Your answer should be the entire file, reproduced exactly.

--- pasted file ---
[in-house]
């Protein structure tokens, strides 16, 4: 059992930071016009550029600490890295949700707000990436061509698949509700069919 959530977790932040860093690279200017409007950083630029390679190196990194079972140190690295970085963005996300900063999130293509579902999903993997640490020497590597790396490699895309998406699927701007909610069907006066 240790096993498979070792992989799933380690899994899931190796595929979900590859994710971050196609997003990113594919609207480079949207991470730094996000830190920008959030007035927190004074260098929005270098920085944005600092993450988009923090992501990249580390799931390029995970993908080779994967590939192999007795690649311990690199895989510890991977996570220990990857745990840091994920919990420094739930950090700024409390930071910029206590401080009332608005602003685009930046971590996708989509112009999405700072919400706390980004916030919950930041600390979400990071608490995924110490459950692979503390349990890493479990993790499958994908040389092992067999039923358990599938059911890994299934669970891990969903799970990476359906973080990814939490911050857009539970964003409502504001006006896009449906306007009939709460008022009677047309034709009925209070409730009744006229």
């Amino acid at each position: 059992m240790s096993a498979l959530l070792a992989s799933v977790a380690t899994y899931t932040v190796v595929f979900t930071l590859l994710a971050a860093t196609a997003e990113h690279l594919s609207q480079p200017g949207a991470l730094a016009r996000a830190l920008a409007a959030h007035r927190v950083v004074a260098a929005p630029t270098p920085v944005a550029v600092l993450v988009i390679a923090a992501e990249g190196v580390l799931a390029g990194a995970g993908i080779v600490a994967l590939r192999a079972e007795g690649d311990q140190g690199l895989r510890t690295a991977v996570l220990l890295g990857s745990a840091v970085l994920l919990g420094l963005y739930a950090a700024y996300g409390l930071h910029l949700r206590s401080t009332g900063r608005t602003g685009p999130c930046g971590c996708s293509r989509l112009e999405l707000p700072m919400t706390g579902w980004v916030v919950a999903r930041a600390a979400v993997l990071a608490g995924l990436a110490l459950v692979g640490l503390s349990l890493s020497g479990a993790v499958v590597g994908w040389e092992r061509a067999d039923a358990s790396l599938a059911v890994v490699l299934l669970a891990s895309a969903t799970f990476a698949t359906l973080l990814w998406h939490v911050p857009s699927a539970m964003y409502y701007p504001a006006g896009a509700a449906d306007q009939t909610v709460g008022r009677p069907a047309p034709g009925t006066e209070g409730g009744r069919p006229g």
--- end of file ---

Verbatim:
[in-house]
């Protein structure tokens, strides 16, 4: 059992930071016009550029600490890295949700707000990436061509698949509700069919 959530977790932040860093690279200017409007950083630029390679190196990194079972140190690295970085963005996300900063999130293509579902999903993997640490020497590597790396490699895309998406699927701007909610069907006066 240790096993498979070792992989799933380690899994899931190796595929979900590859994710971050196609997003990113594919609207480079949207991470730094996000830190920008959030007035927190004074260098929005270098920085944005600092993450988009923090992501990249580390799931390029995970993908080779994967590939192999007795690649311990690199895989510890991977996570220990990857745990840091994920919990420094739930950090700024409390930071910029206590401080009332608005602003685009930046971590996708989509112009999405700072919400706390980004916030919950930041600390979400990071608490995924110490459950692979503390349990890493479990993790499958994908040389092992067999039923358990599938059911890994299934669970891990969903799970990476359906973080990814939490911050857009539970964003409502504001006006896009449906306007009939709460008022009677047309034709009925209070409730009744006229």
């Amino acid at each position: 059992m240790s096993a498979l959530l070792a992989s799933v977790a380690t899994y899931t932040v190796v595929f979900t930071l590859l994710a971050a860093t196609a997003e990113h690279l594919s609207q480079p200017g949207a991470l730094a016009r996000a830190l920008a409007a959030h007035r927190v950083v004074a260098a929005p630029t270098p920085v944005a550029v600092l993450v988009i390679a923090a992501e990249g190196v580390l799931a390029g990194a995970g993908i080779v600490a994967l590939r192999a079972e007795g690649d311990q140190g690199l895989r510890t690295a991977v996570l220990l890295g990857s745990a840091v970085l994920l919990g420094l963005y739930a950090a700024y996300g409390l930071h910029l949700r206590s401080t009332g900063r608005t602003g685009p999130c930046g971590c996708s293509r989509l112009e999405l707000p700072m919400t706390g579902w980004v916030v919950a999903r930041a600390a979400v993997l990071a608490g995924l990436a110490l459950v692979g640490l503390s349990l890493s020497g479990a993790v499958v590597g994908w040389e092992r061509a067999d039923a358990s790396l599938a059911v890994v490699l299934l669970a891990s895309a969903t799970f990476a698949t359906l973080l990814w998406h939490v911050p857009s699927a539970m964003y409502y701007p504001a006006g896009a509700a449906d306007q009939t909610v709460g008022r009677p069907a047309p034709g009925t006066e209070g409730g009744r069919p006229g």